Taiwan Taoyuan International Airport saw at least one aircraft-bird collision per week last year, the highest rate it has recorded in six years, the Flight Safety Foundation-Taiwan said yesterday.
From 2006 to last year, there were 155 reports of bird strikes at the airport, 64 of which occurred last year.
The number of bird strikes at the airport last year was 2.3 times the number seen in 2010 when 28 cases were recorded, and five times the number in 2006 when there were only 13 cases.
Of the 64 incidents reported last year, seven resulted in aircraft damage, the foundation said.
The foundation said the high number of bird strikes at the airport could be related to its proximity to Taiwan’s west coast, a habitat for migratory birds. In addition, there are many fish ponds and an abandoned military airport runway nearby, which are attractive breeding grounds for birds, the foundation said.
The situation not only poses a serious risk to flight safety, but also leads to an unnecessary increase in operational costs for the aviation industry, the foundation added.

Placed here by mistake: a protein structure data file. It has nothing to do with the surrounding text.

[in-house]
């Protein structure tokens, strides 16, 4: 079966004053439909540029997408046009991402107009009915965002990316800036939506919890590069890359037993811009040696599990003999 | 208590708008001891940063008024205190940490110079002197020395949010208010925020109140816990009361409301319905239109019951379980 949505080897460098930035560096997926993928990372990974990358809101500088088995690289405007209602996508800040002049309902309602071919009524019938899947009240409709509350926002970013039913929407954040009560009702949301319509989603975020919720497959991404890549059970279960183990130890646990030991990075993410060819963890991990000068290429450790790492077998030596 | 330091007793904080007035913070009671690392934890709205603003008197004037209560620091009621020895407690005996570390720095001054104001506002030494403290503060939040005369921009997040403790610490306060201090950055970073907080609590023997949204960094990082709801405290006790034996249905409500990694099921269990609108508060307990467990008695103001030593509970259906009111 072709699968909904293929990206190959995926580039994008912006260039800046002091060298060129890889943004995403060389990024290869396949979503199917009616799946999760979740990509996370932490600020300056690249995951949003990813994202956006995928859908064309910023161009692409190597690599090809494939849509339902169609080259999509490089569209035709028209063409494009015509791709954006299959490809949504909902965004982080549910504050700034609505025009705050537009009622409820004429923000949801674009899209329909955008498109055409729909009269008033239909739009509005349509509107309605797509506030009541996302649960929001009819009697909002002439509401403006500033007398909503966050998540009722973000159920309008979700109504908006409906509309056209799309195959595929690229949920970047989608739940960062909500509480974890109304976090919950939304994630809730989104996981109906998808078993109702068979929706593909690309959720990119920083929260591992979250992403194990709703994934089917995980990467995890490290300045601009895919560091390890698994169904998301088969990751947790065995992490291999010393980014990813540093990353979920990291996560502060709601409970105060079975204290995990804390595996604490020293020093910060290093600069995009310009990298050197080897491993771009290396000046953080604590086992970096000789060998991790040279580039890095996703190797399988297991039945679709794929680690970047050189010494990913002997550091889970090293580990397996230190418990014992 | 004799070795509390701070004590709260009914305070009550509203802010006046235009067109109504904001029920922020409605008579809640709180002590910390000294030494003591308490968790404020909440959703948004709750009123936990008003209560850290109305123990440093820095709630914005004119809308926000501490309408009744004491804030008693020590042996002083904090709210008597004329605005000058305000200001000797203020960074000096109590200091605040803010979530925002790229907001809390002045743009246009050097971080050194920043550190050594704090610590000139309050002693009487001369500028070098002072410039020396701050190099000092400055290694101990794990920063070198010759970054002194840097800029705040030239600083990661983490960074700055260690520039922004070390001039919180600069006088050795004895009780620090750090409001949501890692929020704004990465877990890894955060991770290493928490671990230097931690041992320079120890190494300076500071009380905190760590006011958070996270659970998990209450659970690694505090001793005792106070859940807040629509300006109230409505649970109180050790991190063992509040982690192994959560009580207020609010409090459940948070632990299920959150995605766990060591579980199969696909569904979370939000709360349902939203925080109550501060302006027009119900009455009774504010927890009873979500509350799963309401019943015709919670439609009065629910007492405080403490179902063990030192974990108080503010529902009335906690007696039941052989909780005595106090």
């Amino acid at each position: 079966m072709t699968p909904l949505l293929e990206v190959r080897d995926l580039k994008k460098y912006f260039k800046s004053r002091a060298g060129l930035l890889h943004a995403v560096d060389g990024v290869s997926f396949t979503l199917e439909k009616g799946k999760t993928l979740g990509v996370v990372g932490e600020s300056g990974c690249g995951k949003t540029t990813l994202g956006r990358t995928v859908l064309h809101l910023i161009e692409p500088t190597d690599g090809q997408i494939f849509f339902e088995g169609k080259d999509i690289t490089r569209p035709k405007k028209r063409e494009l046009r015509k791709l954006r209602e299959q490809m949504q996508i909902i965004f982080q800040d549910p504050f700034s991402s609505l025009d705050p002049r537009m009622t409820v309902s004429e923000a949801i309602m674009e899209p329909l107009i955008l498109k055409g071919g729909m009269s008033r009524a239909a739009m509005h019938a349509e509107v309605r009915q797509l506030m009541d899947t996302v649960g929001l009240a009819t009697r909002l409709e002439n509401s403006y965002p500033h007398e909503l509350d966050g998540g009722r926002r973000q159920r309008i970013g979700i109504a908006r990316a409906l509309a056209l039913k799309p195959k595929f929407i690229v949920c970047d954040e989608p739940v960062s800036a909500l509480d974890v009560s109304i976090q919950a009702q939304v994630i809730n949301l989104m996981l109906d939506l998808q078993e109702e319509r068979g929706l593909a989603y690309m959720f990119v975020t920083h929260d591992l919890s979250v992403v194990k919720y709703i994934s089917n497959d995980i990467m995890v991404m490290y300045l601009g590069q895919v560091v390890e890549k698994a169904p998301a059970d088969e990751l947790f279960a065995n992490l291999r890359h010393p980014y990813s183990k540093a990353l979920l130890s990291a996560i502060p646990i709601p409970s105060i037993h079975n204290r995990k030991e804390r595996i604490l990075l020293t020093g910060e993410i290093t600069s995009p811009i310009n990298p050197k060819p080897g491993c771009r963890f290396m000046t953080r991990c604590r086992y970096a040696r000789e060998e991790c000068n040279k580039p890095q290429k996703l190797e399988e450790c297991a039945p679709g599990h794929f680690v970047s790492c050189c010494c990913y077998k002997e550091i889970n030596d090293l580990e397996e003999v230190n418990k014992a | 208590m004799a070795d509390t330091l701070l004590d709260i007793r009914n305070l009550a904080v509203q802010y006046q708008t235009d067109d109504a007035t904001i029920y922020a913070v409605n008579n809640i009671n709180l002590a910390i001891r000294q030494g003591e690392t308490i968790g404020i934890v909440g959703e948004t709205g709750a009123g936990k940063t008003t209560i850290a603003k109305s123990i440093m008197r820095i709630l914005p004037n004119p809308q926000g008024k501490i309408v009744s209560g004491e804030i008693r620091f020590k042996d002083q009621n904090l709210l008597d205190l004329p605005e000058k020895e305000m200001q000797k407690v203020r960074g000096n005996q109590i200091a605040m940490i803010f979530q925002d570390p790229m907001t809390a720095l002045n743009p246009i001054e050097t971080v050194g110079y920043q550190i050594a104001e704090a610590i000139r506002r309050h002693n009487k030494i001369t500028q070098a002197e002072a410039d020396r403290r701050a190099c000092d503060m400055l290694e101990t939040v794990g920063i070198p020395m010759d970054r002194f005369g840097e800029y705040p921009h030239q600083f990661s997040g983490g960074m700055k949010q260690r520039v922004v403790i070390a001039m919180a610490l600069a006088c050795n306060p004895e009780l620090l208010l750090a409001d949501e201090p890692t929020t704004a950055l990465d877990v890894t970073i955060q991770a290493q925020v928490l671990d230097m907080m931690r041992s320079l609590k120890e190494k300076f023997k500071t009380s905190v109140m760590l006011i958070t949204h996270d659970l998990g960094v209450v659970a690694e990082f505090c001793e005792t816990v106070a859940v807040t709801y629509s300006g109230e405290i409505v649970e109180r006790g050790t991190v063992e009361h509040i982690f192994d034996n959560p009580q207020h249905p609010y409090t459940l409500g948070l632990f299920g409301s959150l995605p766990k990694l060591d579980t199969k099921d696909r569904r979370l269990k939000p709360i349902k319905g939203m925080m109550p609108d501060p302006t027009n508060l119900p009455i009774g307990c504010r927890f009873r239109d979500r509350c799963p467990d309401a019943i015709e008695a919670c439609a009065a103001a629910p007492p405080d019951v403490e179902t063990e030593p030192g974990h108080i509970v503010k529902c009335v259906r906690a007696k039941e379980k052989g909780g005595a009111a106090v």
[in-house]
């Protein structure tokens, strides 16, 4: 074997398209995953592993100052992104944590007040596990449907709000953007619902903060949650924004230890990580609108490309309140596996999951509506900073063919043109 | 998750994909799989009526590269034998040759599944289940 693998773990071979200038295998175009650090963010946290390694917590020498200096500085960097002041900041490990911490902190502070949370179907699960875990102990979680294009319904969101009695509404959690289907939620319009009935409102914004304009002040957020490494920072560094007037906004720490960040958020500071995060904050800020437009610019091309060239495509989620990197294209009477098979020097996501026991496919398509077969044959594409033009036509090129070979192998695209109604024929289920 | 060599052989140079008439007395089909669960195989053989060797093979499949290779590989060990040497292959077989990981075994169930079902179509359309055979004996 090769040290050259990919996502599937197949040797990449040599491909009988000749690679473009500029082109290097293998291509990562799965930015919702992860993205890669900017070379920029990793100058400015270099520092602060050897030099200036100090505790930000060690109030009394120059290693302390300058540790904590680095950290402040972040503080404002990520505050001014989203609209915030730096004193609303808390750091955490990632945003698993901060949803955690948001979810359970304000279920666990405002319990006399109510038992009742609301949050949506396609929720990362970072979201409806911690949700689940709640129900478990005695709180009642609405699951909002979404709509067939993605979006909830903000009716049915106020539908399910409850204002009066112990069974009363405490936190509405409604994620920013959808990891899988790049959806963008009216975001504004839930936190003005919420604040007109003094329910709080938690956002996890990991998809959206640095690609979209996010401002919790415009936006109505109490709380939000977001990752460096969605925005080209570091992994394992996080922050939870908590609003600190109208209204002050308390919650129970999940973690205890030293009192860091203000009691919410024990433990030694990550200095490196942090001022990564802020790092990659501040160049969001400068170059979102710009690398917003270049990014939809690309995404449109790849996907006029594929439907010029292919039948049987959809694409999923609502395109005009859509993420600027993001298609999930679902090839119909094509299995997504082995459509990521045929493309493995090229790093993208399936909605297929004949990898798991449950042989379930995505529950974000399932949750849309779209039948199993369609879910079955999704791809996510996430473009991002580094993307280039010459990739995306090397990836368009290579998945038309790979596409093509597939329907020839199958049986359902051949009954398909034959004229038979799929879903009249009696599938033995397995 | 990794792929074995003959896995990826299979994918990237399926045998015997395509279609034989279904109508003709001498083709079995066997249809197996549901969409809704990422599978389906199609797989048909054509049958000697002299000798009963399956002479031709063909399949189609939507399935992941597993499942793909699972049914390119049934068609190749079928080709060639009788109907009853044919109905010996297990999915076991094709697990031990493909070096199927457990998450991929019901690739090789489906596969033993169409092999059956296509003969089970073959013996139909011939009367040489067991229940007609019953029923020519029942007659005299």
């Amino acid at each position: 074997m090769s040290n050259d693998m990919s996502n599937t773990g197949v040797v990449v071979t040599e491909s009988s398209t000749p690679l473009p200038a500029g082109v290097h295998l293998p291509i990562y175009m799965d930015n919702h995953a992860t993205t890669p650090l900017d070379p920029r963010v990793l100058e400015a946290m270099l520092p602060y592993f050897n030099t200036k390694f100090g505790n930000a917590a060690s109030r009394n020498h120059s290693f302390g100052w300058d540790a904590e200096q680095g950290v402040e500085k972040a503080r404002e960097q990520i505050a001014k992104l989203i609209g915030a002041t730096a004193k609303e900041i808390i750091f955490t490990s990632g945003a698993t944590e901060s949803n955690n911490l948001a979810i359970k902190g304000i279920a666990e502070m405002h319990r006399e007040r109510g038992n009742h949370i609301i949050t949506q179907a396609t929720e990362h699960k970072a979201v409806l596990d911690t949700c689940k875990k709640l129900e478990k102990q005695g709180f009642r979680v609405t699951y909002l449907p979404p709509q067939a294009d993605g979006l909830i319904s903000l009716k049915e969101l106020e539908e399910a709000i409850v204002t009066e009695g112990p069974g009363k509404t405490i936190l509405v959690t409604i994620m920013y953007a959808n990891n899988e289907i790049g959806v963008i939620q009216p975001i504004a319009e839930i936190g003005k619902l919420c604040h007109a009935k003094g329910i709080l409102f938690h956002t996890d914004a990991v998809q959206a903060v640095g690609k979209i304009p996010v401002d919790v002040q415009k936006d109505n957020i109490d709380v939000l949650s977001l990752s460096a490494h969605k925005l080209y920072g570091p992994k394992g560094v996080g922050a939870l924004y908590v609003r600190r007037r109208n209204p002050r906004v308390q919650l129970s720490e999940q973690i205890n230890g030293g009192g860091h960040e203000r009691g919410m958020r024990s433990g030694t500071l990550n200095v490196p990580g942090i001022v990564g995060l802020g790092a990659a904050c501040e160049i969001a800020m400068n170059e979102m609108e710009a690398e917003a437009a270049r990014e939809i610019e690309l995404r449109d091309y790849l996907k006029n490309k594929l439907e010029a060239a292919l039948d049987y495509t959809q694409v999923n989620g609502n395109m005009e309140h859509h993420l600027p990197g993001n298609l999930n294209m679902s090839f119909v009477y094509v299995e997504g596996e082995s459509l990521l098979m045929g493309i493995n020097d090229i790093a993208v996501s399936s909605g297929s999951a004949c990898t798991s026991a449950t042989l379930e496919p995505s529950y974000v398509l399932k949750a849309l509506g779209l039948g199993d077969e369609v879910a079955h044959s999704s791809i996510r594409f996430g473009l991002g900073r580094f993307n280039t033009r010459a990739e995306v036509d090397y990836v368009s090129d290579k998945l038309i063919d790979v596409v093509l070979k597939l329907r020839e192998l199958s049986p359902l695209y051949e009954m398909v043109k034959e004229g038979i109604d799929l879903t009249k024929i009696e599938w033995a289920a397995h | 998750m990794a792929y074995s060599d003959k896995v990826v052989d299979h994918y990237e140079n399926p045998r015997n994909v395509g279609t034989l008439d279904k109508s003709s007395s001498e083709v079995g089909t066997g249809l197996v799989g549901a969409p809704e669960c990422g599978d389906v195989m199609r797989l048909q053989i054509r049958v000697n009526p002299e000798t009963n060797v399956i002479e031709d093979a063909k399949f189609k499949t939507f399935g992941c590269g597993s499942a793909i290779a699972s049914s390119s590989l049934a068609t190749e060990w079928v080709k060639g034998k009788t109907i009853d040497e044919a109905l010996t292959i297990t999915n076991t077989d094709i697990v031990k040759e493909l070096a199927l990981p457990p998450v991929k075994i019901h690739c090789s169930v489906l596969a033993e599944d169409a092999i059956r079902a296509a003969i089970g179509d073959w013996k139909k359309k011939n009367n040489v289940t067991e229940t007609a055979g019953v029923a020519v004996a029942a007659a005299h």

Over the past five years, Taiwan recorded 128 cases of aircraft damage caused by bird strikes, 61.1 percent of which involved the aircraft’s engines.
Also, bird strikes caused 56 incidents in which aircraft were either forced to return to the airport, abandon takeoff or make an emergency landing.
Other problems caused by bird strikes included the temporary closure of runways and the forced cancelation of flights.
According to airline executives, it can cost NT$400,000 (US$13,300) to replace an engine blade and more than NT$10 million to replace an entire engine.
Meanwhile, losses caused by flight delays can reach up to NT$400,000 per hour, while the cost involved in arranging new flights for affected passengers can top NT$100,000 per person, the executives said.
Faster than a speeding plane
‧ From 2006 to last year there were 155 reports of bird strikes at Taoyuan.
‧ Over the past five years, bird strikes have forced 56 aircraft to return to Taoyuan, abandon takeoff or carry out an emergency landing.